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Vol. LXIV, No. 22
October 26, 2012
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Top 10 Reasons to Love LactMed
NLM Smartphone App Helps Lactating Mothers with Medications

On the front page...

From mighty databases, smartphone apps grow.

Do you have questions about medications and breastfeeding? The LactMed app can help. It’s packed with information about maternal and infant drug levels, possible effects on lactation and on breastfed infants and alternative drugs to consider.

“LactMed has 3,000 unique references linked to PubMed and 900 records for drugs, vaccines, biologics and supplements,” says Florence Chang, branch chief for Biomedical Files Implementation in NLM’s Specialized Information Services Division. LactMed was developed by a drug information specialist with the consultative assistance of medical experts under contract with NLM.

The LactMed app has a distinguished lineage. It’s the direct descendant of NLM’s Drugs and Lactation online database—LactMed db for short—which is part of the mighty TOXNET cohort.

Continued...

Launched in fall 2011, the app has already logged 69,000 downloads—a robust response for a new application—and kudos from health providers and nursing mothers.

Both the online and smartphone versions are peer-reviewed and fully referenced compendiums of drugs to which breastfeeding mothers may be exposed, so the value added is tremendous.

“Without proper evidence-based information,” says Jim Knoben, a pharmacist who helped develop the project, “mothers are unnecessarily discontinuing medications.”

At the same time, he says, some medications that show up in breast milk are harmful to the infant.

The LactMed app team includes (from l) Jennifer Dong, Ying Sun, Colette Hochstein, Florence Chang, Jim Knoben and Jamie Peacock. Stephanie Publicker is not pictured.

The LactMed app team includes (from l) Jennifer Dong, Ying Sun, Colette Hochstein, Florence Chang, Jim Knoben and Jamie Peacock. Stephanie Publicker is not pictured.

Let’s say you’ve taken Naproxen after knee surgery. Is it safe to breastfeed?

LactMed reports that in breastfed infants, “Naproxen possibly caused prolonged bleeding time…Other agents may be preferred while nursing a newborn or preterm infant.”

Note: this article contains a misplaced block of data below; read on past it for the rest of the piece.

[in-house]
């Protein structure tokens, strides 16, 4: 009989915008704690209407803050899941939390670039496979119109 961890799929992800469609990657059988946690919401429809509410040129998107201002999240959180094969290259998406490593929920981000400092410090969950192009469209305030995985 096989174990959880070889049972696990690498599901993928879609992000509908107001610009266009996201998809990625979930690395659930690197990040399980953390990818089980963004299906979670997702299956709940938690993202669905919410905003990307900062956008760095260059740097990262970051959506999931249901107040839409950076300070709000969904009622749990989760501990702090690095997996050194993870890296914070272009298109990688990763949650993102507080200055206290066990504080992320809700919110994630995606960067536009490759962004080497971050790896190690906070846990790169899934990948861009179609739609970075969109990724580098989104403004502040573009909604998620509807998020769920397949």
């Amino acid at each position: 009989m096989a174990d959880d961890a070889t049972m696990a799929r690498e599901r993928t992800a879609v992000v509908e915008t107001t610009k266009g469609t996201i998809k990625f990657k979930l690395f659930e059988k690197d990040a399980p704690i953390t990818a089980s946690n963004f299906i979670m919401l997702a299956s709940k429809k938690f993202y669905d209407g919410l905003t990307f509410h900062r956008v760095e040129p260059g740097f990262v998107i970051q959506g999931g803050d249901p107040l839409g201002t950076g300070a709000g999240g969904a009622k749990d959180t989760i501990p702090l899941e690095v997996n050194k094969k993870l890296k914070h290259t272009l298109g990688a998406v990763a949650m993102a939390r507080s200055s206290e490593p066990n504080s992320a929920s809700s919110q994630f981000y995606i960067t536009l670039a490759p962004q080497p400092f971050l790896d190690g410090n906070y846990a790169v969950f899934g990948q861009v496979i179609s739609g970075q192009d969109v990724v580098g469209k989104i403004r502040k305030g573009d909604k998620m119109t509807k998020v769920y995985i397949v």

For those without smartphones, the NLM online version, launched in 2006, will still be freely available. In the past year alone, it’s logged over 1 million searches.

Meanwhile, NLM staff are tracking public inquiries and social media forums for breastfeeding community advocates (a.k.a. “lactivists”) and breastfeeding mothers. The team finds a marked disconnect between these groups and their health care providers.

“We see a communication gap,” says Jamie Peacock, who manages the NLM 4Caregivers Facebook page, “and what you see playing out in social media is uncertainty.”

So they’re meeting the trend. The app lays down the best science inside the new tools—Android, iPhone and iPod.

The database has been mobilized.

“You need to know what you don’t know,” says librarian Colette Hochstein. “We encourage people to use LactMed and other NLM tools so that they can take more responsibility for their health care.”

Top Ten Reasons to Love LactMed

Here are the top 10 reasons to love the LactMed app:

  • Each entry supplies a reliable summary of use, drug levels, effects in infants and on lactation, alternative drugs and drug class.

  • The American Academy of Pediatrics endorses it: “The most comprehensive, up-to-date source of information regarding the safety of maternal medications when the mother is breastfeeding is LactMed.”

  • Physicians and midwives can access it on their phones at the office, hospital or clinic.

  • Originally designed for health care providers, LactMed use has spread to breastfeeding community advocates (“lactivists”) and breastfeeding mothers. Social media users across multiple platforms rate it highly.

  • In “native” apps, the data is already in the phone, so you don’t need a connection to use it. Just pull up the data to start the discussion with your doctor or midwife.

  • Your smartphone will tell you when an update is available and will integrate it into the existing application. There’s a link inside the app to report any technical problems.

  • There’s a smartphone voiceover option for the visually impaired.

  • A work in progress, Lact-Med will continue to add drugs and other substances such as industrial chemicals and radiation.

  • Remember our NIH mission—the part about the development and dissemination of science and health information? You got it.

  • It looks cool on your phone.

Even more reasons to love LactMed are freely available at http://lactmed.nlm.nih.gov.

You can also download it to your iPhone or iPad from the app store or to your Android device via Google Play.

For those without smartphones, LactMed online is accessible, free of charge, via TOXNET at http://toxnet.nlm.nih.gov.


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